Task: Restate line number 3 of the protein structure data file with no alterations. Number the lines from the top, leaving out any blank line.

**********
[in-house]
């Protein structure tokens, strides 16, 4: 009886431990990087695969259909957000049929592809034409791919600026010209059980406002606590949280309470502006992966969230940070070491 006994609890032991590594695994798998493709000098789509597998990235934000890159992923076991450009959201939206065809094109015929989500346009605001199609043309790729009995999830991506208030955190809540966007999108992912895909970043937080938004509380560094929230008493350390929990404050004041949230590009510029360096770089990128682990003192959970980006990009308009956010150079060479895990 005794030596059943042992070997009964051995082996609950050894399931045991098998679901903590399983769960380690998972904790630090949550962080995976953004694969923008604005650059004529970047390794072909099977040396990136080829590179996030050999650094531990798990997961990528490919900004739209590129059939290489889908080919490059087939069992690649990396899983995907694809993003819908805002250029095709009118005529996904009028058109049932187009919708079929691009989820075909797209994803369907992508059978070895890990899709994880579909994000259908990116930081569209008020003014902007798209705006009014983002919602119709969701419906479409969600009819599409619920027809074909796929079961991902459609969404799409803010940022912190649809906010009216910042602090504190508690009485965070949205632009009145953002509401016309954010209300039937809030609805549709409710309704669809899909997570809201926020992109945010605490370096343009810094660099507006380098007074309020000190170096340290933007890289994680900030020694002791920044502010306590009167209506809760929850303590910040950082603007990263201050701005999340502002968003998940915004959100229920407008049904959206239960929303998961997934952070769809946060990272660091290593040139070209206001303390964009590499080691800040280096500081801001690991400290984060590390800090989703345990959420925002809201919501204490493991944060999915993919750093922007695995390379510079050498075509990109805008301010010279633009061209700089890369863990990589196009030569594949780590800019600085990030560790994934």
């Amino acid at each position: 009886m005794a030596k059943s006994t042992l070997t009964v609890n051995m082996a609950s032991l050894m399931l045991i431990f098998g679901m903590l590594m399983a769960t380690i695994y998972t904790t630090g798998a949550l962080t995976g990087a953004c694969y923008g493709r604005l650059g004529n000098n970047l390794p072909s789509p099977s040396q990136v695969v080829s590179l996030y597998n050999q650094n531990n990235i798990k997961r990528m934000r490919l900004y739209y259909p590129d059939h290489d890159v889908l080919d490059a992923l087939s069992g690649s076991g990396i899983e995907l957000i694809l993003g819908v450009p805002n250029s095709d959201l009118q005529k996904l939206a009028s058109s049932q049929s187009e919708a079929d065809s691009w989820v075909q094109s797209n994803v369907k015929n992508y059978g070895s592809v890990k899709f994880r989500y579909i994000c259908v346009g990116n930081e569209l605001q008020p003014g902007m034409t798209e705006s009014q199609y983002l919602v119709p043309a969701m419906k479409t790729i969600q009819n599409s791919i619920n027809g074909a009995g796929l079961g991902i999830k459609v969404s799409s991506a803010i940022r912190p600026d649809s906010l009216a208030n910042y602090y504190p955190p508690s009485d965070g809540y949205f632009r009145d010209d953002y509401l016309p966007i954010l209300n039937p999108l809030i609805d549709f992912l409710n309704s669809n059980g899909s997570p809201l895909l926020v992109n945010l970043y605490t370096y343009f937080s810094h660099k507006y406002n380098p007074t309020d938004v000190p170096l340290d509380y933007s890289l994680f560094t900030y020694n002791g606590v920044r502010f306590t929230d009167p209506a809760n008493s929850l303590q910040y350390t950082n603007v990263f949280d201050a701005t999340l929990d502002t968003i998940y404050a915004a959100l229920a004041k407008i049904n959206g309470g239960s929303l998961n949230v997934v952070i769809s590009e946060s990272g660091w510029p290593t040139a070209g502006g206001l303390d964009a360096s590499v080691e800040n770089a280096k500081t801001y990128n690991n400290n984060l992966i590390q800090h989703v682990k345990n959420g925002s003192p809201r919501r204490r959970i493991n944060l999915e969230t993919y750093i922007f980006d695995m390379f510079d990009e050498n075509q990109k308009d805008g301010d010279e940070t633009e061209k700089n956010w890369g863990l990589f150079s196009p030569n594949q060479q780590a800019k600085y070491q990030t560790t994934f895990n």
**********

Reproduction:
């Amino acid at each position: 009886m005794a030596k059943s006994t042992l070997t009964v609890n051995m082996a609950s032991l050894m399931l045991i431990f098998g679901m903590l590594m399983a769960t380690i695994y998972t904790t630090g798998a949550l962080t995976g990087a953004c694969y923008g493709r604005l650059g004529n000098n970047l390794p072909s789509p099977s040396q990136v695969v080829s590179l996030y597998n050999q650094n531990n990235i798990k997961r990528m934000r490919l900004y739209y259909p590129d059939h290489d890159v889908l080919d490059a992923l087939s069992g690649s076991g990396i899983e995907l957000i694809l993003g819908v450009p805002n250029s095709d959201l009118q005529k996904l939206a009028s058109s049932q049929s187009e919708a079929d065809s691009w989820v075909q094109s797209n994803v369907k015929n992508y059978g070895s592809v890990k899709f994880r989500y579909i994000c259908v346009g990116n930081e569209l605001q008020p003014g902007m034409t798209e705006s009014q199609y983002l919602v119709p043309a969701m419906k479409t790729i969600q009819n599409s791919i619920n027809g074909a009995g796929l079961g991902i999830k459609v969404s799409s991506a803010i940022r912190p600026d649809s906010l009216a208030n910042y602090y504190p955190p508690s009485d965070g809540y949205f632009r009145d010209d953002y509401l016309p966007i954010l209300n039937p999108l809030i609805d549709f992912l409710n309704s669809n059980g899909s997570p809201l895909l926020v992109n945010l970043y605490t370096y343009f937080s810094h660099k507006y406002n380098p007074t309020d938004v000190p170096l340290d509380y933007s890289l994680f560094t900030y020694n002791g606590v920044r502010f306590t929230d009167p209506a809760n008493s929850l303590q910040y350390t950082n603007v990263f949280d201050a701005t999340l929990d502002t968003i998940y404050a915004a959100l229920a004041k407008i049904n959206g309470g239960s929303l998961n949230v997934v952070i769809s590009e946060s990272g660091w510029p290593t040139a070209g502006g206001l303390d964009a360096s590499v080691e800040n770089a280096k500081t801001y990128n690991n400290n984060l992966i590390q800090h989703v682990k345990n959420g925002s003192p809201r919501r204490r959970i493991n944060l999915e969230t993919y750093i922007f980006d695995m390379f510079d990009e050498n075509q990109k308009d805008g301010d010279e940070t633009e061209k700089n956010w890369g863990l990589f150079s196009p030569n594949q060479q780590a800019k600085y070491q990030t560790t994934f895990n």